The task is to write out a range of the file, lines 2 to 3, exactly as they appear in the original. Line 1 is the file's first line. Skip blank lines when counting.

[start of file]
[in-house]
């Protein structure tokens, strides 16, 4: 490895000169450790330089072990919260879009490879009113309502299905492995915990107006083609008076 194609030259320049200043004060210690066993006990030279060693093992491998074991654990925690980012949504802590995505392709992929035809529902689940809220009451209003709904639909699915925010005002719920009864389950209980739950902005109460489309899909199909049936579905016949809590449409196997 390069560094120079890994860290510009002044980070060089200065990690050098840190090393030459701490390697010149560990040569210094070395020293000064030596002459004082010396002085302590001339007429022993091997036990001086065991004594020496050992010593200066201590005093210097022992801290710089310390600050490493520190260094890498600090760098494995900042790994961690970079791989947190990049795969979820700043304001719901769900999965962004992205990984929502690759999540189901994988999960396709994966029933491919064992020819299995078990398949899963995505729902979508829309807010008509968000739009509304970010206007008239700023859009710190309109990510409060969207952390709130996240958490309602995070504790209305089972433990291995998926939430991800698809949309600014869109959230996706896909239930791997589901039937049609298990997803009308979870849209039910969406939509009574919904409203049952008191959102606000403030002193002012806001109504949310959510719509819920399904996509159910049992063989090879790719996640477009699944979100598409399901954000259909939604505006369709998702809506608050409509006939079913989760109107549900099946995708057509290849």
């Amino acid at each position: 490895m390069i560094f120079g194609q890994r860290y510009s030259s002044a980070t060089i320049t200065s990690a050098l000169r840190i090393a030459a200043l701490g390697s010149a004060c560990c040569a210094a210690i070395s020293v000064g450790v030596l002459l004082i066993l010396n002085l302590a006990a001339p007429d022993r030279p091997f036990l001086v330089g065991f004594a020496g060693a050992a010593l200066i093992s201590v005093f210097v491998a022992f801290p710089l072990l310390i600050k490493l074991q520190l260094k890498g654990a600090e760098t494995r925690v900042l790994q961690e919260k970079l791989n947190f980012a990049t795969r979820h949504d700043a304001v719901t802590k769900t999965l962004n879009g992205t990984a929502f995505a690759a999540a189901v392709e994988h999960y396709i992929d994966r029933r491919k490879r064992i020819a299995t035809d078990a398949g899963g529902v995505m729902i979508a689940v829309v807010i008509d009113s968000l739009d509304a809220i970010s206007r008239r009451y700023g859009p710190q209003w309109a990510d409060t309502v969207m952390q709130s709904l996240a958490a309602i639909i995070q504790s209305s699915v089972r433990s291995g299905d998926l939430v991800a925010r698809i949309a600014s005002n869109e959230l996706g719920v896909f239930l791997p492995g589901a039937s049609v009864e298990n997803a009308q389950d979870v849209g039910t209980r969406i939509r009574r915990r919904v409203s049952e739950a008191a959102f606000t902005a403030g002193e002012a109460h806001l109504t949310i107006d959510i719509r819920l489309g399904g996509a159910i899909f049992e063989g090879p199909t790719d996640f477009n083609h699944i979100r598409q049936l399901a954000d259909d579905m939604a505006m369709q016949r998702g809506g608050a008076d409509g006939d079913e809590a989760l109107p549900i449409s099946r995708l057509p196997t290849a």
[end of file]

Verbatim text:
């Protein structure tokens, strides 16, 4: 490895000169450790330089072990919260879009490879009113309502299905492995915990107006083609008076 194609030259320049200043004060210690066993006990030279060693093992491998074991654990925690980012949504802590995505392709992929035809529902689940809220009451209003709904639909699915925010005002719920009864389950209980739950902005109460489309899909199909049936579905016949809590449409196997 390069560094120079890994860290510009002044980070060089200065990690050098840190090393030459701490390697010149560990040569210094070395020293000064030596002459004082010396002085302590001339007429022993091997036990001086065991004594020496050992010593200066201590005093210097022992801290710089310390600050490493520190260094890498600090760098494995900042790994961690970079791989947190990049795969979820700043304001719901769900999965962004992205990984929502690759999540189901994988999960396709994966029933491919064992020819299995078990398949899963995505729902979508829309807010008509968000739009509304970010206007008239700023859009710190309109990510409060969207952390709130996240958490309602995070504790209305089972433990291995998926939430991800698809949309600014869109959230996706896909239930791997589901039937049609298990997803009308979870849209039910969406939509009574919904409203049952008191959102606000403030002193002012806001109504949310959510719509819920399904996509159910049992063989090879790719996640477009699944979100598409399901954000259909939604505006369709998702809506608050409509006939079913989760109107549900099946995708057509290849």
């Amino acid at each position: 490895m390069i560094f120079g194609q890994r860290y510009s030259s002044a980070t060089i320049t200065s990690a050098l000169r840190i090393a030459a200043l701490g390697s010149a004060c560990c040569a210094a210690i070395s020293v000064g450790v030596l002459l004082i066993l010396n002085l302590a006990a001339p007429d022993r030279p091997f036990l001086v330089g065991f004594a020496g060693a050992a010593l200066i093992s201590v005093f210097v491998a022992f801290p710089l072990l310390i600050k490493l074991q520190l260094k890498g654990a600090e760098t494995r925690v900042l790994q961690e919260k970079l791989n947190f980012a990049t795969r979820h949504d700043a304001v719901t802590k769900t999965l962004n879009g992205t990984a929502f995505a690759a999540a189901v392709e994988h999960y396709i992929d994966r029933r491919k490879r064992i020819a299995t035809d078990a398949g899963g529902v995505m729902i979508a689940v829309v807010i008509d009113s968000l739009d509304a809220i970010s206007r008239r009451y700023g859009p710190q209003w309109a990510d409060t309502v969207m952390q709130s709904l996240a958490a309602i639909i995070q504790s209305s699915v089972r433990s291995g299905d998926l939430v991800a925010r698809i949309a600014s005002n869109e959230l996706g719920v896909f239930l791997p492995g589901a039937s049609v009864e298990n997803a009308q389950d979870v849209g039910t209980r969406i939509r009574r915990r919904v409203s049952e739950a008191a959102f606000t902005a403030g002193e002012a109460h806001l109504t949310i107006d959510i719509r819920l489309g399904g996509a159910i899909f049992e063989g090879p199909t790719d996640f477009n083609h699944i979100r598409q049936l399901a954000d259909d579905m939604a505006m369709q016949r998702g809506g608050a008076d409509g006939d079913e809590a989760l109107p549900i449409s099946r995708l057509p196997t290849a």